Articles On Facts About Schizophrenia
But that system didn’t work well. Now, experts talk about schizophrenia as a spectrum disorder that includes all the previous subtypes. It's a group of related mental disorders that share some symptoms. They're like variations on a theme in music. They affect your sense of what's real. They change how you think, feel, and act.
It's a psychosis, which means that what seems real to you isn't. You could have:
- Hallucinations: Seeing or hearing things that aren't there.
- Delusions: Mistaken but firmly held beliefs that are easy to prove wrong, like thinking you have superpowers, are a famous person, or people are out to get you.
- Disorganized speech: Using words and sentences that don't make sense to others.
- Strange behavior: Acting in an odd or repetitive way, like walking in circles or writing all the time, or sitting perfectly still and quiet for hours on end.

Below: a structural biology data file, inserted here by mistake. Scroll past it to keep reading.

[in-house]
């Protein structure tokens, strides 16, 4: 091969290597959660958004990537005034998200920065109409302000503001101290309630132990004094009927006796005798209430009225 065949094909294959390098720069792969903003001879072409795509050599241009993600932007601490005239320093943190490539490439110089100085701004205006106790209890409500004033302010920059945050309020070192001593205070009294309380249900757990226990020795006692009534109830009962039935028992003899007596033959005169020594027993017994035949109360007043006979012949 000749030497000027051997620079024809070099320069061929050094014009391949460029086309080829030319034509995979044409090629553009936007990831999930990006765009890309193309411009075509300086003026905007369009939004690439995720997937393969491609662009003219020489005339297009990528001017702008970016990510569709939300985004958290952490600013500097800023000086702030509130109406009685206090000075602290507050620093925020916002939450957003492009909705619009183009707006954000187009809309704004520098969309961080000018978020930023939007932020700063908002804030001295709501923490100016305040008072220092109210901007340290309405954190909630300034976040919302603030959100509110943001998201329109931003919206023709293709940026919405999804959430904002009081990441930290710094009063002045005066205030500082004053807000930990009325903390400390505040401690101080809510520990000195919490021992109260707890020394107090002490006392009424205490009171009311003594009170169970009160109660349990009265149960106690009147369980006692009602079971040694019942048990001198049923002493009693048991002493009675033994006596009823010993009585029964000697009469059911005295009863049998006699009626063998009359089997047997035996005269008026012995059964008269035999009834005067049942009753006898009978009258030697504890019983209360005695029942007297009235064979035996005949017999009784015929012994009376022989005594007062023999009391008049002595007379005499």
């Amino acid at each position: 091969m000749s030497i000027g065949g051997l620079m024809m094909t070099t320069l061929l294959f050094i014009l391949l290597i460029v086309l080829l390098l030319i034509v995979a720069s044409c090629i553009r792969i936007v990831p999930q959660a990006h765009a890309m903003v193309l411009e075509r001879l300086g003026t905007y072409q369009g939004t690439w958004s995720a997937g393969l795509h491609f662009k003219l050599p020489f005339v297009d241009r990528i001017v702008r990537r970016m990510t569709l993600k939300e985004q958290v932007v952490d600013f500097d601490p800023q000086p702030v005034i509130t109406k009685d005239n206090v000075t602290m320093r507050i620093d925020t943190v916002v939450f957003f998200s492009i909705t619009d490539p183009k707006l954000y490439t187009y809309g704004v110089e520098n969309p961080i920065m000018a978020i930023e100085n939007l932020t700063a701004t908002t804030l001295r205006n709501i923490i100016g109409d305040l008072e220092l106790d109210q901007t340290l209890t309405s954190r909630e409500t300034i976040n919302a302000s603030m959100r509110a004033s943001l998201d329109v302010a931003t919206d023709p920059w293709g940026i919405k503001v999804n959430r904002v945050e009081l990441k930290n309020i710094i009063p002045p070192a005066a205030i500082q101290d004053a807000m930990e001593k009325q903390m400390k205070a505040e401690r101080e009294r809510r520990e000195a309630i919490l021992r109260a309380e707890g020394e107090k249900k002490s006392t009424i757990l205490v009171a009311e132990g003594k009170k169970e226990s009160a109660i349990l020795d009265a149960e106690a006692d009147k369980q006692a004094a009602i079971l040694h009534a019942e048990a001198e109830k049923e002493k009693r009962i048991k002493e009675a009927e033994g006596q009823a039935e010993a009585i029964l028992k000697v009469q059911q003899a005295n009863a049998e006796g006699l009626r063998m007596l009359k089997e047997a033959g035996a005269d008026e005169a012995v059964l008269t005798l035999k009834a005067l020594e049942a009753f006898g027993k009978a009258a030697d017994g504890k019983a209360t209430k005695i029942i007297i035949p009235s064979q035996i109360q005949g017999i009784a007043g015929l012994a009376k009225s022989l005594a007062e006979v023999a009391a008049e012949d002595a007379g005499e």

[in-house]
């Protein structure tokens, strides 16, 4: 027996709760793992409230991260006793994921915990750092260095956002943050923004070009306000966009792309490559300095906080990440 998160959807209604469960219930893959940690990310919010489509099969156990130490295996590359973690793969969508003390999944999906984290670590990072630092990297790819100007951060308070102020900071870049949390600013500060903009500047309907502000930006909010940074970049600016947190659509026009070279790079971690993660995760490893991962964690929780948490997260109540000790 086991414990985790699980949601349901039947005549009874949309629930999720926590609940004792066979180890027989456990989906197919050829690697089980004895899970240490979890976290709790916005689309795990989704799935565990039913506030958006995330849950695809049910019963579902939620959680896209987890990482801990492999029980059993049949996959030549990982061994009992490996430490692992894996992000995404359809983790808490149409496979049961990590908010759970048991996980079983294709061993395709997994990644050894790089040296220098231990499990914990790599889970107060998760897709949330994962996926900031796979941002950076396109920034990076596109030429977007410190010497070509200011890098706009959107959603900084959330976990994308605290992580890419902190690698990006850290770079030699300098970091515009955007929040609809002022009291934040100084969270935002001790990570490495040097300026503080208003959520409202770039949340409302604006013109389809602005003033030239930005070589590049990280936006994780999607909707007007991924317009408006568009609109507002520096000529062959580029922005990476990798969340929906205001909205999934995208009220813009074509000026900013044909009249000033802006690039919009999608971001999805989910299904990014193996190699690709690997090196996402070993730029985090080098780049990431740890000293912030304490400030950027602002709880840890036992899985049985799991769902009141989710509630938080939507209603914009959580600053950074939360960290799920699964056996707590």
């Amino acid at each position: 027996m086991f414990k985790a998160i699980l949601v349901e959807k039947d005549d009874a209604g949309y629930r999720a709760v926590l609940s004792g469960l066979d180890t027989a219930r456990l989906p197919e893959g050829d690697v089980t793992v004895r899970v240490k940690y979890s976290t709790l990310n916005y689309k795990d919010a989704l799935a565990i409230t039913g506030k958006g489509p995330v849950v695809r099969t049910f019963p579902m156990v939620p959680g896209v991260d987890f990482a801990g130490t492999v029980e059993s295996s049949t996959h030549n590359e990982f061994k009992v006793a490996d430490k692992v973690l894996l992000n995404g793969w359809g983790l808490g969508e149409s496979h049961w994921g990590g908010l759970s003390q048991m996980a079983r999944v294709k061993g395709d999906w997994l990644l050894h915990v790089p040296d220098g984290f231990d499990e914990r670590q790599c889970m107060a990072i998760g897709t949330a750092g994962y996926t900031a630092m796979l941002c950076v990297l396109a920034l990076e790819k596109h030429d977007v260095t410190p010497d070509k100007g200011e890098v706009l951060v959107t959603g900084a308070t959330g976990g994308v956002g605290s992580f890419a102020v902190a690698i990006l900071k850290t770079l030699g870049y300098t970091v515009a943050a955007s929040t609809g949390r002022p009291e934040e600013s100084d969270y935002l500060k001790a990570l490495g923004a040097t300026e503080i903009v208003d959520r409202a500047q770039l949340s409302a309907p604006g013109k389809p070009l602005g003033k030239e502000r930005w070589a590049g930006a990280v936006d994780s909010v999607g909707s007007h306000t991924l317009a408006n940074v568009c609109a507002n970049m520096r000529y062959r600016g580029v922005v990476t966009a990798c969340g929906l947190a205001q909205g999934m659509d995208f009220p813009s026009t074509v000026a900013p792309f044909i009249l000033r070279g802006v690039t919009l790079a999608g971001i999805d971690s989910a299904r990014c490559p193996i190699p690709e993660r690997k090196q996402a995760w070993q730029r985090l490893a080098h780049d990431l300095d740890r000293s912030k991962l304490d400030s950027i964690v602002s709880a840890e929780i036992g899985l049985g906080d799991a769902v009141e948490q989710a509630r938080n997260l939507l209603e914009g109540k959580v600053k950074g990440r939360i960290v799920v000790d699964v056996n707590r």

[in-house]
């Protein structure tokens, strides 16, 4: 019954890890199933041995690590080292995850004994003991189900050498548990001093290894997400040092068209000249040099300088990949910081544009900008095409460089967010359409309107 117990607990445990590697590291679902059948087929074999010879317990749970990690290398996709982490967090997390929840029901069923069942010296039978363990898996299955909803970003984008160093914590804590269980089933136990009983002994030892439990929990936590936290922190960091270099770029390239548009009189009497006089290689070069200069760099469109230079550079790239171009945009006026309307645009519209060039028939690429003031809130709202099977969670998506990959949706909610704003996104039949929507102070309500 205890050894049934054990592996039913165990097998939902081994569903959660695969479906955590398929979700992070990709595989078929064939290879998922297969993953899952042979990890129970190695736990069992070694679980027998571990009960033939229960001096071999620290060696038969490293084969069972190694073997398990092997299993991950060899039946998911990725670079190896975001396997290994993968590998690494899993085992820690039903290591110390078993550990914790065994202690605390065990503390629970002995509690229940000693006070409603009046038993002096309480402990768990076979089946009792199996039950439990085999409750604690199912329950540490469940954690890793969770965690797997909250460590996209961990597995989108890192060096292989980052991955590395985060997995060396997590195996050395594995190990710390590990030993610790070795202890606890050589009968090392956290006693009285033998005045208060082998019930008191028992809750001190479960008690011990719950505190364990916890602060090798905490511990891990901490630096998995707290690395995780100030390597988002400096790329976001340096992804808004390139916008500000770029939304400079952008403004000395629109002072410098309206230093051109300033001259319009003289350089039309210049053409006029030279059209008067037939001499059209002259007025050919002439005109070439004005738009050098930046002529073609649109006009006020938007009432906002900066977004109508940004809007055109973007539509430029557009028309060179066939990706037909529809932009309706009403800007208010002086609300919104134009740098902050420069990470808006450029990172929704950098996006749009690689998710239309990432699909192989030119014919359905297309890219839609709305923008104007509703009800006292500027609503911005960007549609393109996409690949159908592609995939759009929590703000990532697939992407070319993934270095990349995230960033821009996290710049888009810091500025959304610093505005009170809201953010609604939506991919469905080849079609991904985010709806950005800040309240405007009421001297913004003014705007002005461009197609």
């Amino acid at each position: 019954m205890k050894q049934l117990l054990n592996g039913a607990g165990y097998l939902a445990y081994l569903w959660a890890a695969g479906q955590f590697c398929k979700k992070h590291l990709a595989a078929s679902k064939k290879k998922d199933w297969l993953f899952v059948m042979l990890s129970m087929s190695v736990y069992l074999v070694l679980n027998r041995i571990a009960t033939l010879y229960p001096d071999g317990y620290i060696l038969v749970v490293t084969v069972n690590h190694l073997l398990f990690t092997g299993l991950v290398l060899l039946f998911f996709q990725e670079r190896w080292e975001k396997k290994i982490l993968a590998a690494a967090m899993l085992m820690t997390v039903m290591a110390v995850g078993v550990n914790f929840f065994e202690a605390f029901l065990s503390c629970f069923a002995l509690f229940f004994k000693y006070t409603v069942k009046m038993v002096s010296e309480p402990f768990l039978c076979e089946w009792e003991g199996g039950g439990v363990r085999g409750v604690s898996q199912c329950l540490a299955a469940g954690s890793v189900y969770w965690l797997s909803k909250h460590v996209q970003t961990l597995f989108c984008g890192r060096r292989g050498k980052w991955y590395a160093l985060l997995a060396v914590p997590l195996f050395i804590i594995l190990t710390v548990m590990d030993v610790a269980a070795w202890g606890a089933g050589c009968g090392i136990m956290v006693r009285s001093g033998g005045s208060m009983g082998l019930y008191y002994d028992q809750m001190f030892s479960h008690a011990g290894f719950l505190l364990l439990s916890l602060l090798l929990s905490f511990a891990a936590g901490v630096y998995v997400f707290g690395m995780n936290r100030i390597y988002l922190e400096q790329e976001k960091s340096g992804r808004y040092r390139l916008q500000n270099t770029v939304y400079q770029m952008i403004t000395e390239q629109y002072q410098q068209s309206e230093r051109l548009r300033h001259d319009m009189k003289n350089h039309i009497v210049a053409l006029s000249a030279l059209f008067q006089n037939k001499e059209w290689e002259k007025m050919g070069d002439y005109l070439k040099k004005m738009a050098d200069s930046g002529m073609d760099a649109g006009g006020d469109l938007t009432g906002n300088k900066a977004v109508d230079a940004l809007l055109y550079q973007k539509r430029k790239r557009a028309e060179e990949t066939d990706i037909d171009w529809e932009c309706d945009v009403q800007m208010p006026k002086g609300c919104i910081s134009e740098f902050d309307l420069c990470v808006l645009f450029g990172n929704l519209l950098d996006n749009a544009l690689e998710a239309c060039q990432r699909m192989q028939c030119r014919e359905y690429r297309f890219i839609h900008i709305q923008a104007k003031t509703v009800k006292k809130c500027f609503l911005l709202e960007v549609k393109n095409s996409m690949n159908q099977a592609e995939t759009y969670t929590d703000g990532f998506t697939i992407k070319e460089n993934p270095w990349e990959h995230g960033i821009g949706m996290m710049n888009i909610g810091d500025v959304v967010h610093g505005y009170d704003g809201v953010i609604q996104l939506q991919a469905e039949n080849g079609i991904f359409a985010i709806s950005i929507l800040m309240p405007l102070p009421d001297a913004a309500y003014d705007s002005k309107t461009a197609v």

- Withdrawn and lifeless: Showing no feelings or motivation, or lacking interest in normal daily activities.
People with schizophrenia have at least two of these symptoms for at least 6 months. One of them must be hallucinations, delusions, or disorganized speech. A single voice that offers ongoing comments about your thoughts and actions, or voices that talk to each other, is enough.
There could have been times when you didn't have any symptoms, but the first one would have started at least 6 months ago. And you must have had them for at least a month continuously.
You may have different symptoms at different times, and they may get worse or better -- and it's still schizophrenia.
Doctors may categorize your schizophrenia according to your main symptom to make a diagnosis clearer. But rather than saying you have "paranoid schizophrenia," they would say you have "schizophrenia with paranoia,” for example. Learn more about the symptoms of schizophrenia.
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